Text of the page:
Proper 28a – Sunday 13th November 2011
Matthew 25: 14-30
One thing I keep coming across as I prepare my blog for this week is the sheer scale of the financial burden placed on the three servants in the Parable of the Talents. In fact, if you read this passage in the New Century Version you are told that Number 1 servant gets five bags of gold. Mind boggling stuff.
Some commentators point out that Talent actually refers to a talanton – which was a gold nugget that weighed in at around 70lbs and was worth 6,000 denarii. Staggering.
We’ve heard about the unlikely exploits of Samaritans, fathers who give inheritances to profligate sons, mustard trees that make homes for flocks of birds, but this parable must have been the most outlandish of them all.
The people listening to the telling of this tale must hardly have been able to comprehend the amounts involved – and to have been unable to put themselves in the shoes of those who had to look after such sums.
It reminds me of the financial crisis that is currently engulfing the world. The turmoil in Greece has been temporarily placated by a €450 billion injection to the Eurozone economy.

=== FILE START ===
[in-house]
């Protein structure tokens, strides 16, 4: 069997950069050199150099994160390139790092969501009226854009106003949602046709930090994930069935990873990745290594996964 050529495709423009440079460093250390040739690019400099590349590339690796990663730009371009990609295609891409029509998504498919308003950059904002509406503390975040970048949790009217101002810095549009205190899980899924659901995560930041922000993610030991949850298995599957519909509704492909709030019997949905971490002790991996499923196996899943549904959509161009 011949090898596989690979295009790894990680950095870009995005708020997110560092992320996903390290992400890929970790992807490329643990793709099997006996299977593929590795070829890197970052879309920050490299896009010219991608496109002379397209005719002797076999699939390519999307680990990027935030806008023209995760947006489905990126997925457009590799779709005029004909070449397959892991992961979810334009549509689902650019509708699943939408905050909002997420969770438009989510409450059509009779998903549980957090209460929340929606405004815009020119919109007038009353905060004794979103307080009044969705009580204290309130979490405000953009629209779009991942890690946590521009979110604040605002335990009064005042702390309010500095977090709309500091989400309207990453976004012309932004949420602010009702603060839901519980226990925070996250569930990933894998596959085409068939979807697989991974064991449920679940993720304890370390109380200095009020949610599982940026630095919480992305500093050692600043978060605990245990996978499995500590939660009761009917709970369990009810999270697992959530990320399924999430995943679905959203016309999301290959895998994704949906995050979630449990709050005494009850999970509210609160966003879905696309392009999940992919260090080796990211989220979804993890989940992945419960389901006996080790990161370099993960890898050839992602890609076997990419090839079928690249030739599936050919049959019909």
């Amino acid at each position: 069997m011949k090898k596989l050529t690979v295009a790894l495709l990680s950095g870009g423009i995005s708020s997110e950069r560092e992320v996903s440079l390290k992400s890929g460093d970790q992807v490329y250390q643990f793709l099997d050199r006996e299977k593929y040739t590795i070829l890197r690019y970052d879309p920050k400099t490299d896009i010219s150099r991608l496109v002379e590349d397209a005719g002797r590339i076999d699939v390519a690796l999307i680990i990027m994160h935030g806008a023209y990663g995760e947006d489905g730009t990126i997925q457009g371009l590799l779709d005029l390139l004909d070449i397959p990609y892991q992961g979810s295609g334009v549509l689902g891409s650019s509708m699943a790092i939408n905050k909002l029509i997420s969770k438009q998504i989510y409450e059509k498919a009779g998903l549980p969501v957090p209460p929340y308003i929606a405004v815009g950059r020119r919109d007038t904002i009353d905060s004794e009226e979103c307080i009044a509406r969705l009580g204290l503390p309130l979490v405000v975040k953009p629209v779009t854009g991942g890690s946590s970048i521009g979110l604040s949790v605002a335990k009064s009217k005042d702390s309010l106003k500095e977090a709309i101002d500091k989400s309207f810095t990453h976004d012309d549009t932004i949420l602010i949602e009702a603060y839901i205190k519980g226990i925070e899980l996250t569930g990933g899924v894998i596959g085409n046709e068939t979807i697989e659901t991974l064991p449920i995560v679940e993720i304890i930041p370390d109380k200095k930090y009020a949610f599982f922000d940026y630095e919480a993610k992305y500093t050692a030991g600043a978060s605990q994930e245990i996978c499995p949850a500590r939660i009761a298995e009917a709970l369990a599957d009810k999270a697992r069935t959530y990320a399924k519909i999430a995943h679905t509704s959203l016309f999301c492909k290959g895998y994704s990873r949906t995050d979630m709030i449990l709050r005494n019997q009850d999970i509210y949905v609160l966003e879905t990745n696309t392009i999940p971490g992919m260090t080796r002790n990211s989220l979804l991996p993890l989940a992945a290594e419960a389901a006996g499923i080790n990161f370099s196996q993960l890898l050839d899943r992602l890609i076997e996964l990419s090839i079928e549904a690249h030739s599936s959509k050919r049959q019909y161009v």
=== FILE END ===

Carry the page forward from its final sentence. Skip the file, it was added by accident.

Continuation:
€450bn. I have to keep saying that to myself. €450bn. What’s it even look like? What could it buy? Where does it go? Who’s got hold of it at the moment? I cannot comprehend these figures at all.
And what if that was exactly the point that Jesus was making. What if this parable was not about ability, but inability. We’ve always concentrate on the successful duo in this parable, but perhaps we should be more concerned about the life of the one who buried his talent.
Have you ever thought that God gives us his good news message not so that our talents can be paraded before the world, but so our failings can be exposed – therefore giving God all the glory, rather than the short measures we tend to give him.
God is a richly merciful God. He is a compassionate God. And we get more than we deserve from the riches of his grace. Despite the error of ways we keep on coming up smelling of roses. It’s baffling, isn’t it?